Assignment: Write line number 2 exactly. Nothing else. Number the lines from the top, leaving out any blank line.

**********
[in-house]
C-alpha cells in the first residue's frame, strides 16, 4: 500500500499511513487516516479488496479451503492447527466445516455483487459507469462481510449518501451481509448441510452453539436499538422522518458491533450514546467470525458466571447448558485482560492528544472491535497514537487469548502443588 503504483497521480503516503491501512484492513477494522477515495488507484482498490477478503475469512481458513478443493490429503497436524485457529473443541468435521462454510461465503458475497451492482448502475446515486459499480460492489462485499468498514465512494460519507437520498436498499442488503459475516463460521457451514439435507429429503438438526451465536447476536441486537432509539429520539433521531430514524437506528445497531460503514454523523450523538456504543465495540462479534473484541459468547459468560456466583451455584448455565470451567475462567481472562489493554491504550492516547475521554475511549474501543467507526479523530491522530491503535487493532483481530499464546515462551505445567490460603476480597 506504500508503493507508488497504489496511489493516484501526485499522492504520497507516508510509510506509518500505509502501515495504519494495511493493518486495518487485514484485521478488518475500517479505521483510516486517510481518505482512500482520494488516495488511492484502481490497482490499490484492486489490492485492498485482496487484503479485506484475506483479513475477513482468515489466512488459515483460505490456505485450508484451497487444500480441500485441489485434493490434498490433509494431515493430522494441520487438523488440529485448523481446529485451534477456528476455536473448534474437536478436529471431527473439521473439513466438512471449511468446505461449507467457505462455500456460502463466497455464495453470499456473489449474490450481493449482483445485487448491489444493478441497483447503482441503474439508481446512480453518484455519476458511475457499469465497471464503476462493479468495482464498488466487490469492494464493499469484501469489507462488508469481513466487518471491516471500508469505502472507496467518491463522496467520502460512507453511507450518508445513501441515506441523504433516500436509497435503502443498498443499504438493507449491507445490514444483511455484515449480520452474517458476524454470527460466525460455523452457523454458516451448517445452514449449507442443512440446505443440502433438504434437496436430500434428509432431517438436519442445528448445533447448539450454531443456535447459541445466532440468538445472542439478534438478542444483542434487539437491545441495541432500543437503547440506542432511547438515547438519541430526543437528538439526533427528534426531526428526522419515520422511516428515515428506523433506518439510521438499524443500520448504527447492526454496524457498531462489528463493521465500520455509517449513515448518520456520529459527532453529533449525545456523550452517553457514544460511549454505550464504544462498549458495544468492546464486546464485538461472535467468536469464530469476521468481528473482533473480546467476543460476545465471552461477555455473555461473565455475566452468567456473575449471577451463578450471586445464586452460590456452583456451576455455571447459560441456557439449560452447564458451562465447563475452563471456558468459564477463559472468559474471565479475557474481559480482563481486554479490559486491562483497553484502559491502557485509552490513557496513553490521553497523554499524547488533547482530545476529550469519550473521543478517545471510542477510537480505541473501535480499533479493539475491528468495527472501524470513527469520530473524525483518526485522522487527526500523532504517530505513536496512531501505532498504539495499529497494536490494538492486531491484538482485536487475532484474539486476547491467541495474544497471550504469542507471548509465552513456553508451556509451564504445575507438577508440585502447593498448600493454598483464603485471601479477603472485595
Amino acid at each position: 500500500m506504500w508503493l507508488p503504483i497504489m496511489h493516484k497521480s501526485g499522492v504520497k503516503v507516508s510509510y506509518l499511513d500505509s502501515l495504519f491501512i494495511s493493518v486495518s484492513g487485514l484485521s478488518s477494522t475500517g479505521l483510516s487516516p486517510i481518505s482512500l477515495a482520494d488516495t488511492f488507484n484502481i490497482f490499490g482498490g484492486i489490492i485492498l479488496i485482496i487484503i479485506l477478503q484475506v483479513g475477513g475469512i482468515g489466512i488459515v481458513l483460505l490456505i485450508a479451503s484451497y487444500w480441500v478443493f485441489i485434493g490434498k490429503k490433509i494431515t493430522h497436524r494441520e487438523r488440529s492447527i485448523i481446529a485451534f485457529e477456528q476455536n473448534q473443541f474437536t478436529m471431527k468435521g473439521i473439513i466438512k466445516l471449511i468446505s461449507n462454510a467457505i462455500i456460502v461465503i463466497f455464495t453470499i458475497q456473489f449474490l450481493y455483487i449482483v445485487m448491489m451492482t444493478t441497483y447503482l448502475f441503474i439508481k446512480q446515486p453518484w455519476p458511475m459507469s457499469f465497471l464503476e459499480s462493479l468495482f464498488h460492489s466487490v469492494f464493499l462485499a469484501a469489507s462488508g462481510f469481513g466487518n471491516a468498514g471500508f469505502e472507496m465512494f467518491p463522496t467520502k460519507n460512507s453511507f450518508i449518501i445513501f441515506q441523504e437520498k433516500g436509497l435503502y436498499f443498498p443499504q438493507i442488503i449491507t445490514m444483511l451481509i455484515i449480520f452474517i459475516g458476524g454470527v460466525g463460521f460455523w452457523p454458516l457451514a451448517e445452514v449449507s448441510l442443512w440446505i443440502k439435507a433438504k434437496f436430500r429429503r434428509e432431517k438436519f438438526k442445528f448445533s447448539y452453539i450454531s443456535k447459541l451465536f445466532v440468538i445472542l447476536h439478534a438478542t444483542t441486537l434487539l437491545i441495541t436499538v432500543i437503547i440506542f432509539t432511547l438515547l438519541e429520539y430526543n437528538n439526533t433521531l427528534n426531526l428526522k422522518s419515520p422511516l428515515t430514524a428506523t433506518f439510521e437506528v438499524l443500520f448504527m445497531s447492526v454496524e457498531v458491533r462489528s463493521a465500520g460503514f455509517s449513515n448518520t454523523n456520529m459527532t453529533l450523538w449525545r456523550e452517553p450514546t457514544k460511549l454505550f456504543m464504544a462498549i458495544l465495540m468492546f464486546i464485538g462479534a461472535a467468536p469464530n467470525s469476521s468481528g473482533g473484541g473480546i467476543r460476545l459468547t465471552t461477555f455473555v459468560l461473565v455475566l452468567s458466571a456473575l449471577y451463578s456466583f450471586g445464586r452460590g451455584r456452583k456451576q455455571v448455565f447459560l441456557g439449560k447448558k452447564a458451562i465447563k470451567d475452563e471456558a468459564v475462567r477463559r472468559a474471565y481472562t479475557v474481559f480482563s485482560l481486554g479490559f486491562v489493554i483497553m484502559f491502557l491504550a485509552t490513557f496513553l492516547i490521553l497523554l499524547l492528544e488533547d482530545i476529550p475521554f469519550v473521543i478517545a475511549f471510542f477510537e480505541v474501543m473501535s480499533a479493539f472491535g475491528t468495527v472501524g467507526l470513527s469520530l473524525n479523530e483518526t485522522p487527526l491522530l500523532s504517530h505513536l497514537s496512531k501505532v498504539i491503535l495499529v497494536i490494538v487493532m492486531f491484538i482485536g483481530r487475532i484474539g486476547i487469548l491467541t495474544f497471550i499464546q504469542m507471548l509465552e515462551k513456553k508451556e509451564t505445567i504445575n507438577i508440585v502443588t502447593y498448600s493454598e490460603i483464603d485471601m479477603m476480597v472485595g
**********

C-alpha cells in the first residue's frame, strides 16, 4: 500500500499511513487516516479488496479451503492447527466445516455483487459507469462481510449518501451481509448441510452453539436499538422522518458491533450514546467470525458466571447448558485482560492528544472491535497514537487469548502443588 503504483497521480503516503491501512484492513477494522477515495488507484482498490477478503475469512481458513478443493490429503497436524485457529473443541468435521462454510461465503458475497451492482448502475446515486459499480460492489462485499468498514465512494460519507437520498436498499442488503459475516463460521457451514439435507429429503438438526451465536447476536441486537432509539429520539433521531430514524437506528445497531460503514454523523450523538456504543465495540462479534473484541459468547459468560456466583451455584448455565470451567475462567481472562489493554491504550492516547475521554475511549474501543467507526479523530491522530491503535487493532483481530499464546515462551505445567490460603476480597 506504500508503493507508488497504489496511489493516484501526485499522492504520497507516508510509510506509518500505509502501515495504519494495511493493518486495518487485514484485521478488518475500517479505521483510516486517510481518505482512500482520494488516495488511492484502481490497482490499490484492486489490492485492498485482496487484503479485506484475506483479513475477513482468515489466512488459515483460505490456505485450508484451497487444500480441500485441489485434493490434498490433509494431515493430522494441520487438523488440529485448523481446529485451534477456528476455536473448534474437536478436529471431527473439521473439513466438512471449511468446505461449507467457505462455500456460502463466497455464495453470499456473489449474490450481493449482483445485487448491489444493478441497483447503482441503474439508481446512480453518484455519476458511475457499469465497471464503476462493479468495482464498488466487490469492494464493499469484501469489507462488508469481513466487518471491516471500508469505502472507496467518491463522496467520502460512507453511507450518508445513501441515506441523504433516500436509497435503502443498498443499504438493507449491507445490514444483511455484515449480520452474517458476524454470527460466525460455523452457523454458516451448517445452514449449507442443512440446505443440502433438504434437496436430500434428509432431517438436519442445528448445533447448539450454531443456535447459541445466532440468538445472542439478534438478542444483542434487539437491545441495541432500543437503547440506542432511547438515547438519541430526543437528538439526533427528534426531526428526522419515520422511516428515515428506523433506518439510521438499524443500520448504527447492526454496524457498531462489528463493521465500520455509517449513515448518520456520529459527532453529533449525545456523550452517553457514544460511549454505550464504544462498549458495544468492546464486546464485538461472535467468536469464530469476521468481528473482533473480546467476543460476545465471552461477555455473555461473565455475566452468567456473575449471577451463578450471586445464586452460590456452583456451576455455571447459560441456557439449560452447564458451562465447563475452563471456558468459564477463559472468559474471565479475557474481559480482563481486554479490559486491562483497553484502559491502557485509552490513557496513553490521553497523554499524547488533547482530545476529550469519550473521543478517545471510542477510537480505541473501535480499533479493539475491528468495527472501524470513527469520530473524525483518526485522522487527526500523532504517530505513536496512531501505532498504539495499529497494536490494538492486531491484538482485536487475532484474539486476547491467541495474544497471550504469542507471548509465552513456553508451556509451564504445575507438577508440585502447593498448600493454598483464603485471601479477603472485595